Hoebink, Reijnders and Waysdorf (2014) note that “fandom and collecting are [an] interwoven phenomena” despite this there has been little study into the relationship between fans and their habits regarding collection, as most scholars prefer to focus on fan made items and their relationships with them. This could be due to the conflicting ideals around consumption within fandom, as many scholars raise issues such as ‘the spectre of the duped’ or the ‘obsessive consumer’ (Hoebink, Reijnders and Waysdorf, 2014). I am a passionate fan of a wide range of genres, and have been collecting various items (from books, to figures, and now most recently albums) throughout my life. When told we could explore any area of interest through this task, myself and Em couldn’t resist.
Through this project we’re hoping to find a link between individuals and the reasons they collect, as well as some wider ranging beliefs surrounding collecting culture and habits. We’ve recently put up several polls on Twitter to gauge interest in the topic and have been met with great positive responses, our questions have ranged from topics around what people collect, to how much they invest and even if they have been collecting from a young age. We are interested in exploring the implications of a consumer culture that encourages children to collect from a young age, as well as learn why collecting is such a common hobby.
We believe this is an interesting avenue to pursue, and something viable due to the large amount of interaction and support we have received in such a limited timeframe. We decided to work together as while we both have different areas of interest, collecting as a whole is something that interests us both, we’ve also found it very helpful for polling purposes as we both follow and connect with different subsets of the BCM community. While we do note that polling has some fallacies – it is difficult to gauge the true response from BCM212 students, as people from outside the subject are able to respond to the polls – the number of students active on the platform and those responding directly in the comments indicates that there is interest in the project. We believe this is due to the fact that collecting is such a wide-spread hobby that many of our peers have engaged in throughout their lives. Many scholars have also investigated the topic, but as noted above the links between fandom and collecting is something worth exploring further into.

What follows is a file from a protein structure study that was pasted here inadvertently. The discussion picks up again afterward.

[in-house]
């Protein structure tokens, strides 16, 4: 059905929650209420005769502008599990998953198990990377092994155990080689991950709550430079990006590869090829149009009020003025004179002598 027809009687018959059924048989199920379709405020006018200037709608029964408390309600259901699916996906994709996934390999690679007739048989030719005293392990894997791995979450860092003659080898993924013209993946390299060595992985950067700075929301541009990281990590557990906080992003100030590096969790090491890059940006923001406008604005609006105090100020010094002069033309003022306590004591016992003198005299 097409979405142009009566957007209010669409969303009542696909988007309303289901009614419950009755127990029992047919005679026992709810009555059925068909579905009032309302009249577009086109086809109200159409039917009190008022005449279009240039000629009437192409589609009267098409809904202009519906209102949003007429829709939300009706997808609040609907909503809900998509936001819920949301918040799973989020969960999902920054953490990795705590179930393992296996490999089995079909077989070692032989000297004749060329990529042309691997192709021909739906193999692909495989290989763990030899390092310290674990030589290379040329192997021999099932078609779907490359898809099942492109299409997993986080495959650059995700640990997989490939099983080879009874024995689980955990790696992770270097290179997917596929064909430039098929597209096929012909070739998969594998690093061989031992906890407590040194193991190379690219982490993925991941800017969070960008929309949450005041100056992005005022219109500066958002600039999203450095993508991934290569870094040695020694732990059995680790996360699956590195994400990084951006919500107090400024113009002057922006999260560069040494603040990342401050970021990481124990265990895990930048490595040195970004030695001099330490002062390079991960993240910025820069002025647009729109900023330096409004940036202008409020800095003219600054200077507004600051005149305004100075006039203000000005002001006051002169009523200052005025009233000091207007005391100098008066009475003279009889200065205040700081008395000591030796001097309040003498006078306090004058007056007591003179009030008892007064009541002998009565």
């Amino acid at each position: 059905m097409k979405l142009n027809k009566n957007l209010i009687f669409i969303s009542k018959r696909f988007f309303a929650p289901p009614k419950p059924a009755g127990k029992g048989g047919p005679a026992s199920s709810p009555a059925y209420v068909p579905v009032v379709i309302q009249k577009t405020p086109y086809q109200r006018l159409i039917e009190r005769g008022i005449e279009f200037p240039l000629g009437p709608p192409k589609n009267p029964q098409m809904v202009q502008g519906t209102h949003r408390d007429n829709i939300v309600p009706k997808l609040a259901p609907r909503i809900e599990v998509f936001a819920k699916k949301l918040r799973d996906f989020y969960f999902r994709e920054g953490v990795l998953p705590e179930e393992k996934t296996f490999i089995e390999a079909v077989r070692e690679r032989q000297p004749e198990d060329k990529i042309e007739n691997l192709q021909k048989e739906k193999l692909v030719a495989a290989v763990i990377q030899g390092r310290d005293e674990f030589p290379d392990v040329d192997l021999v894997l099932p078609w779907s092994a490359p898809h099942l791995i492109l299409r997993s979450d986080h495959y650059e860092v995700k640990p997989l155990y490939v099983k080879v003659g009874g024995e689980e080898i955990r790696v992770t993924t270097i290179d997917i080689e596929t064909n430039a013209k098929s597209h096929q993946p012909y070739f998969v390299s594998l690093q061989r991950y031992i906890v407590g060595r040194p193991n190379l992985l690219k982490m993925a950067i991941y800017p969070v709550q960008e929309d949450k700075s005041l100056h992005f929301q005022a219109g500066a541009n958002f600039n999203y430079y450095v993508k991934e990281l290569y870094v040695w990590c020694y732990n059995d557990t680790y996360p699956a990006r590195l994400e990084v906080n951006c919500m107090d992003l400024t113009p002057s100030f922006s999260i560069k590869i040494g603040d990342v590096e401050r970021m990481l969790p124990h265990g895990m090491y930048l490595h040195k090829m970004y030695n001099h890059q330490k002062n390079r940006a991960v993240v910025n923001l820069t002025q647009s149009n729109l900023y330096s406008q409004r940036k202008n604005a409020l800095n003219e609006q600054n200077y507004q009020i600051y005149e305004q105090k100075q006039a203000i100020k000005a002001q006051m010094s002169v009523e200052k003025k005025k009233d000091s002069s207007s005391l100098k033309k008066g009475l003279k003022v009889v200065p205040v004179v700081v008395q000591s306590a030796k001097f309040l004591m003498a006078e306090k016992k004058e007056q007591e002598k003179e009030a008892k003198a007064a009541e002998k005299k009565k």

Belk’s (2013) research has been a valuable resource into defining the history of collecting, and its continued prevalence in society. Belk investigates the relationship between mass production and an increasingly consumerist society, also looking into the habit of collecting engaged in by children compared to the curated hobby seen in adults. Further, Kushner (2019) explores the relationship between collecting and the media. Through this Kushner confirms that the act of collecting stems from a consumer culture that has emerged from capitalist roots, however a modern context explores displaced collections stemming from changing media and new collecting practices that have emerged to fill this void. Kushner also explores the effects these changing media practices in relation to the shift between physical and digital connection, something I find particularly interesting.
While I am more interested in the connections between fandom and collecting, Em has decided to look further into the links between sentimental attachment. Yap and Grisham’s (2019) research into the negative views towards large collections, as well as their connections to hoarding has provided some interesting insight into the link between sentimental collections and the origins of hoarding disorders. They also explore the mental comfort and safety correlations individuals hold toward collections, and the idea that collections can be an extension of individuality.
Through this research we have come to the conclusion that our area of interest is an important area to consider, and we are very interested to see the relationship between collecting and a changing society, especially in regards to digitalisation and consumerism.
References Belk, R., 2013. Collecting in a consumer society. 1st ed. London: Routledge. Hoebink, D., Reijnders, S. and Waysdorf, A., 2014. Exhibiting fandom: A museological perspective. Transformative Works and Cultures, 16. Kushner, S., 2019. Collecting and media change, or: Listening to Phish via app. Convergence: The International Journal of Research into New Media Technologies, 26(4), pp.969-989. Yap, K. and Grisham, J., 2019. Unpacking the construct of emotional attachment to objects and its association with hoarding symptoms. Journal of Behavioral Addictions, [online] 8(2), pp.249-258. Available at: <https://akjournals.com/view/journals/2006/8/2/article-p249.xml> [Accessed 17 March 2021].